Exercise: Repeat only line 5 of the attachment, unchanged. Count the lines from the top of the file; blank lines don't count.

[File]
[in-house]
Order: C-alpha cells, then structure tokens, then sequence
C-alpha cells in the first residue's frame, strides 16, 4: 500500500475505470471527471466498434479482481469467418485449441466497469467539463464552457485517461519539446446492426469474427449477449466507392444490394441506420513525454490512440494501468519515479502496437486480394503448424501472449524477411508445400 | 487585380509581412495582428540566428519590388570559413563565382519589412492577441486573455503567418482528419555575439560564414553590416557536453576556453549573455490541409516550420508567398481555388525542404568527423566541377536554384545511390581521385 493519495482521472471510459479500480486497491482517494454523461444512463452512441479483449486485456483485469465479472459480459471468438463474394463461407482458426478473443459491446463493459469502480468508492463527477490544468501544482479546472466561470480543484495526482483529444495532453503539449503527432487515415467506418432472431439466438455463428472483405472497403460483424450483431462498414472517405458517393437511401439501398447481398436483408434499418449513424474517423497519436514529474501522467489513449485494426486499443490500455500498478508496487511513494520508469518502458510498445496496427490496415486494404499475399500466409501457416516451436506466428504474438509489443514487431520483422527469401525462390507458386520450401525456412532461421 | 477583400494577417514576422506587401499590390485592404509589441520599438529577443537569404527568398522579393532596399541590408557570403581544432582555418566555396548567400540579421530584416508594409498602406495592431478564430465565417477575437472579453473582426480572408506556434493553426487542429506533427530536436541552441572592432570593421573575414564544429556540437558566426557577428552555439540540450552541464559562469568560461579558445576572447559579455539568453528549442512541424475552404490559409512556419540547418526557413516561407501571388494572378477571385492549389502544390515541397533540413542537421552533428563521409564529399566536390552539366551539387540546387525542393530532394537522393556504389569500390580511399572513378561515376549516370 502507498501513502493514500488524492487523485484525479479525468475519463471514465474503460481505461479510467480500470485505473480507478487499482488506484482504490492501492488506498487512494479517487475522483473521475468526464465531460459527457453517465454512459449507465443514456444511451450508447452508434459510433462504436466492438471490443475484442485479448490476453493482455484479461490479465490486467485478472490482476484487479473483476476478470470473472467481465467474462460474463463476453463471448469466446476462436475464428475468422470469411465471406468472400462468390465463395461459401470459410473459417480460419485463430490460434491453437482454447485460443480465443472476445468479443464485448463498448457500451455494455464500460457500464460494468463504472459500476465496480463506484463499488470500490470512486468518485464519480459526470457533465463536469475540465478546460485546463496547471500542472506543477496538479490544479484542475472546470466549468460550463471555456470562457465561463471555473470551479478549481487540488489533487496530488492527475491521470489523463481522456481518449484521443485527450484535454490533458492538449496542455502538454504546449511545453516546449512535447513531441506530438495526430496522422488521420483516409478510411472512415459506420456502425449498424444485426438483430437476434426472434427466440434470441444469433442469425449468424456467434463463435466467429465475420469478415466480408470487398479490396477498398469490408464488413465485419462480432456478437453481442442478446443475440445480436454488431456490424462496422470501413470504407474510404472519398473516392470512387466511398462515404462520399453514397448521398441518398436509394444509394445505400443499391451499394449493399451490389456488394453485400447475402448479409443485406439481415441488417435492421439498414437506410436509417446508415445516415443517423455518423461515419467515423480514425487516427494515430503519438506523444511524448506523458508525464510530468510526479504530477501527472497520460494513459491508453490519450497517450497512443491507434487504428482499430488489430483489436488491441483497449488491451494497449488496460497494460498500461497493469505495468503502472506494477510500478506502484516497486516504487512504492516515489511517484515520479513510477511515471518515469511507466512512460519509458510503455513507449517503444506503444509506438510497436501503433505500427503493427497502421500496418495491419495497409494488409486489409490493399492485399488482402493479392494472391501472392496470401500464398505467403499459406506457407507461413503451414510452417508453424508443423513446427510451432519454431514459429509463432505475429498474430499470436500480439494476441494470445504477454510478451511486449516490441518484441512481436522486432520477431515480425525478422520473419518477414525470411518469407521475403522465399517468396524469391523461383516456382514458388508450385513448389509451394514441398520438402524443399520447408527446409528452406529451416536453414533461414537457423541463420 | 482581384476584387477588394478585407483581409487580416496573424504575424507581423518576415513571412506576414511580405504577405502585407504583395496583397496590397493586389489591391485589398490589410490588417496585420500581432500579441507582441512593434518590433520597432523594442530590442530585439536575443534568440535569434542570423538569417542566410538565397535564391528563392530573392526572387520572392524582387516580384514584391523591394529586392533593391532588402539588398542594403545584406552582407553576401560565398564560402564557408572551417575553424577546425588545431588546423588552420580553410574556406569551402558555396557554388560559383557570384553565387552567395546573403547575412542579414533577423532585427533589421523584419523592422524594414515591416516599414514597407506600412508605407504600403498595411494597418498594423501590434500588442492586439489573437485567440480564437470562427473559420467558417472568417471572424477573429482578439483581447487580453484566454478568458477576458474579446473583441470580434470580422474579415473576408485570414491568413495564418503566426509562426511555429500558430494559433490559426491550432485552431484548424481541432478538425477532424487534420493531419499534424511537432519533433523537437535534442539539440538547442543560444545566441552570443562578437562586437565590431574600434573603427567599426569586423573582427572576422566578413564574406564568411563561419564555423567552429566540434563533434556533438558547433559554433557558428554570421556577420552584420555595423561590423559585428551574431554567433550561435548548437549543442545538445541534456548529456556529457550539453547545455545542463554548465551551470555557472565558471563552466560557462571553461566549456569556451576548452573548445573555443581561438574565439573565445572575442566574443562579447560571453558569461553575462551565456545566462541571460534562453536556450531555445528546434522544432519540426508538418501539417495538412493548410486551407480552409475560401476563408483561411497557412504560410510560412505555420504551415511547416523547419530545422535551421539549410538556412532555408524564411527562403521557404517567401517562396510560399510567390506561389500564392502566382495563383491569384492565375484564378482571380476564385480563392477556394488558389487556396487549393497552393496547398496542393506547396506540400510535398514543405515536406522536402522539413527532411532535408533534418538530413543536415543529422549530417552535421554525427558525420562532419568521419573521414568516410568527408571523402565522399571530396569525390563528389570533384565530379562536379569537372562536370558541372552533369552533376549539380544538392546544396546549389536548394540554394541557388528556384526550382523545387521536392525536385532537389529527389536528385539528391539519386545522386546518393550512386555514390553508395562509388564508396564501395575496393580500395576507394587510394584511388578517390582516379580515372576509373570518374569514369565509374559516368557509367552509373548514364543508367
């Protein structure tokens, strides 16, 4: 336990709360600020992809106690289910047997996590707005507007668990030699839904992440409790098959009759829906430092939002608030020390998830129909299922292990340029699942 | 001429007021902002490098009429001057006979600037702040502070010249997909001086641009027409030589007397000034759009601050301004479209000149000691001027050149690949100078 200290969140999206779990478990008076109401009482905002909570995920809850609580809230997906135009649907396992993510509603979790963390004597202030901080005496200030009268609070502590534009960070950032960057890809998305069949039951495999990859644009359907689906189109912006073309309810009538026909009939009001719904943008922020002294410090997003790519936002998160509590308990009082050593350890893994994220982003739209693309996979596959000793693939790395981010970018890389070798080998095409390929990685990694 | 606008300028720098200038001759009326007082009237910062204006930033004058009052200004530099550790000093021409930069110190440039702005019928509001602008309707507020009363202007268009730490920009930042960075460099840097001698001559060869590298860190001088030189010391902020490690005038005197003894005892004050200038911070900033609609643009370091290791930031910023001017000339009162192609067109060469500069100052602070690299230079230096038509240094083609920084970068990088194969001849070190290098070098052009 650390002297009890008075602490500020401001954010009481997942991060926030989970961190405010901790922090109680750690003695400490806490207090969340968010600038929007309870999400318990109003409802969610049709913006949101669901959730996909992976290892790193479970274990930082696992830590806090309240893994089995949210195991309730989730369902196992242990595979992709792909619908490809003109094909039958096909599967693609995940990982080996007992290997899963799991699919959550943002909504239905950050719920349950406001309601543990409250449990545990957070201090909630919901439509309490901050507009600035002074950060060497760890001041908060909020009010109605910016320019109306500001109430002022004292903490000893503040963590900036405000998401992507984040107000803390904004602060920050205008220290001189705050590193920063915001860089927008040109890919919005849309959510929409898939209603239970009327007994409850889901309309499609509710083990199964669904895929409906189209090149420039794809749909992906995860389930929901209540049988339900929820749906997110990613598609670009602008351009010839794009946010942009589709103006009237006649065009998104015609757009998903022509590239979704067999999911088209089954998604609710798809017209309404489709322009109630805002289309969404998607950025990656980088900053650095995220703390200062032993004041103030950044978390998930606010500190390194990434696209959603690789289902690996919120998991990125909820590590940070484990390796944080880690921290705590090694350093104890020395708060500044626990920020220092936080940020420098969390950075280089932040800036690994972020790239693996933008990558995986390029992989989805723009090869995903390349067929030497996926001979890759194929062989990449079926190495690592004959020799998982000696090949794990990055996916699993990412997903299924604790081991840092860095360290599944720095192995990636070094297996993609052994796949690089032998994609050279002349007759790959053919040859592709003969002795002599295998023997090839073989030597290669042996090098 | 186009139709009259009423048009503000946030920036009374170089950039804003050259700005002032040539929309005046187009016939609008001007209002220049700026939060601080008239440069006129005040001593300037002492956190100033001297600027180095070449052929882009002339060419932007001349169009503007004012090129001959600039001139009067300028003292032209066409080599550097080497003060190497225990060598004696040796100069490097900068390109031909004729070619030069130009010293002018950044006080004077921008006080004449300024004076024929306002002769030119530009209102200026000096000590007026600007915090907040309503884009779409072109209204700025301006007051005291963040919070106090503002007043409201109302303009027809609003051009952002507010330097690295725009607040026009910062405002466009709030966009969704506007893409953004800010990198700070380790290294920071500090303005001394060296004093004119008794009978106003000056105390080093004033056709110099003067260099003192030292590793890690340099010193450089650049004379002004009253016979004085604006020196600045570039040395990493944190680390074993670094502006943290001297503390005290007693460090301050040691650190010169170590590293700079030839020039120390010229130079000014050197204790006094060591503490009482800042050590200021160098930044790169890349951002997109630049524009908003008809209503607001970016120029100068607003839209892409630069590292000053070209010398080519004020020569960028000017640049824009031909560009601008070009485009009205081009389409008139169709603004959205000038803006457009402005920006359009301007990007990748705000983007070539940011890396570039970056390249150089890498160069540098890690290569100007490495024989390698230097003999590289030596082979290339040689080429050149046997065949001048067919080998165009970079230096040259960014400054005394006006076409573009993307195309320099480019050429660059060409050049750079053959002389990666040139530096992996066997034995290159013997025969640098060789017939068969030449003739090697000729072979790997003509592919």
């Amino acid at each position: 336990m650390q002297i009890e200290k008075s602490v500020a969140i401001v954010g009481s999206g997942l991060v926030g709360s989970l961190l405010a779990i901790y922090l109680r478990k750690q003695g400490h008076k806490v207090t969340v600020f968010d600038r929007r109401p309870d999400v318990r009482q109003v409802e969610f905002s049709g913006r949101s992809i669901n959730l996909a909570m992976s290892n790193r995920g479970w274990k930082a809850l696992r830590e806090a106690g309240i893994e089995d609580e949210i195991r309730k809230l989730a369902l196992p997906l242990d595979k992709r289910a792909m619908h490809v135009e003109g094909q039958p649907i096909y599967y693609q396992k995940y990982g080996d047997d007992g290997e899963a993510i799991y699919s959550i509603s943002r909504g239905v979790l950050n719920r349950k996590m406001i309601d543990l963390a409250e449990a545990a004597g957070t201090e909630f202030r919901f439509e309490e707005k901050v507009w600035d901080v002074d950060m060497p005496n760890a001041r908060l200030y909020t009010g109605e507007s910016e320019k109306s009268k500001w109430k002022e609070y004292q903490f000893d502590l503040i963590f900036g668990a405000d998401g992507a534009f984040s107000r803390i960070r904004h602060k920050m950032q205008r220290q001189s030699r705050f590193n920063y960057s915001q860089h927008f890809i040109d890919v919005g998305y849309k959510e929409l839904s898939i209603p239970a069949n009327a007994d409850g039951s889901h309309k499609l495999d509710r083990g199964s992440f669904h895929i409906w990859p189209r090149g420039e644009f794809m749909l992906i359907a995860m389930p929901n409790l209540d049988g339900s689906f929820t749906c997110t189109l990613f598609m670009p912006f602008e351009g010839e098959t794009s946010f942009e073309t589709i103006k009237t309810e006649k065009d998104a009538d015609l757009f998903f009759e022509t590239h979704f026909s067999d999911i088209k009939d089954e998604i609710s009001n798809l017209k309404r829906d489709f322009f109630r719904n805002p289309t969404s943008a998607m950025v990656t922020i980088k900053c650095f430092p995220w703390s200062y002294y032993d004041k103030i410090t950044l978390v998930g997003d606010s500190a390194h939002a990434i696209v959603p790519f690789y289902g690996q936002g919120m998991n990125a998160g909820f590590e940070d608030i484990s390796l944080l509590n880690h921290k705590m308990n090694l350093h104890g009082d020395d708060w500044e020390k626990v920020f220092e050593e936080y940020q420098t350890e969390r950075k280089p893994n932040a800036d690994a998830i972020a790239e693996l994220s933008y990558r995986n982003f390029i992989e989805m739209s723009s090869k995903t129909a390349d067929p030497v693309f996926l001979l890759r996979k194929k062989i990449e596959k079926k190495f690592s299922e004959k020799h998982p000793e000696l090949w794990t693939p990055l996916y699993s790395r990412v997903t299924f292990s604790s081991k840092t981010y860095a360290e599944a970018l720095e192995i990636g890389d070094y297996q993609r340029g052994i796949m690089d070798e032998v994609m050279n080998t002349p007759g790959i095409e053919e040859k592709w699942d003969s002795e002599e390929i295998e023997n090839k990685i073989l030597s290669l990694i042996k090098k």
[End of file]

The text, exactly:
């Amino acid at each position: 336990m650390q002297i009890e200290k008075s602490v500020a969140i401001v954010g009481s999206g997942l991060v926030g709360s989970l961190l405010a779990i901790y922090l109680r478990k750690q003695g400490h008076k806490v207090t969340v600020f968010d600038r929007r109401p309870d999400v318990r009482q109003v409802e969610f905002s049709g913006r949101s992809i669901n959730l996909a909570m992976s290892n790193r995920g479970w274990k930082a809850l696992r830590e806090a106690g309240i893994e089995d609580e949210i195991r309730k809230l989730a369902l196992p997906l242990d595979k992709r289910a792909m619908h490809v135009e003109g094909q039958p649907i096909y599967y693609q396992k995940y990982g080996d047997d007992g290997e899963a993510i799991y699919s959550i509603s943002r909504g239905v979790l950050n719920r349950k996590m406001i309601d543990l963390a409250e449990a545990a004597g957070t201090e909630f202030r919901f439509e309490e707005k901050v507009w600035d901080v002074d950060m060497p005496n760890a001041r908060l200030y909020t009010g109605e507007s910016e320019k109306s009268k500001w109430k002022e609070y004292q903490f000893d502590l503040i963590f900036g668990a405000d998401g992507a534009f984040s107000r803390i960070r904004h602060k920050m950032q205008r220290q001189s030699r705050f590193n920063y960057s915001q860089h927008f890809i040109d890919v919005g998305y849309k959510e929409l839904s898939i209603p239970a069949n009327a007994d409850g039951s889901h309309k499609l495999d509710r083990g199964s992440f669904h895929i409906w990859p189209r090149g420039e644009f794809m749909l992906i359907a995860m389930p929901n409790l209540d049988g339900s689906f929820t749906c997110t189109l990613f598609m670009p912006f602008e351009g010839e098959t794009s946010f942009e073309t589709i103006k009237t309810e006649k065009d998104a009538d015609l757009f998903f009759e022509t590239h979704f026909s067999d999911i088209k009939d089954e998604i609710s009001n798809l017209k309404r829906d489709f322009f109630r719904n805002p289309t969404s943008a998607m950025v990656t922020i980088k900053c650095f430092p995220w703390s200062y002294y032993d004041k103030i410090t950044l978390v998930g997003d606010s500190a390194h939002a990434i696209v959603p790519f690789y289902g690996q936002g919120m998991n990125a998160g909820f590590e940070d608030i484990s390796l944080l509590n880690h921290k705590m308990n090694l350093h104890g009082d020395d708060w500044e020390k626990v920020f220092e050593e936080y940020q420098t350890e969390r950075k280089p893994n932040a800036d690994a998830i972020a790239e693996l994220s933008y990558r995986n982003f390029i992989e989805m739209s723009s090869k995903t129909a390349d067929p030497v693309f996926l001979l890759r996979k194929k062989i990449e596959k079926k190495f690592s299922e004959k020799h998982p000793e000696l090949w794990t693939p990055l996916y699993s790395r990412v997903t299924f292990s604790s081991k840092t981010y860095a360290e599944a970018l720095e192995i990636g890389d070094y297996q993609r340029g052994i796949m690089d070798e032998v994609m050279n080998t002349p007759g790959i095409e053919e040859k592709w699942d003969s002795e002599e390929i295998e023997n090839k990685i073989l030597s290669l990694i042996k090098k």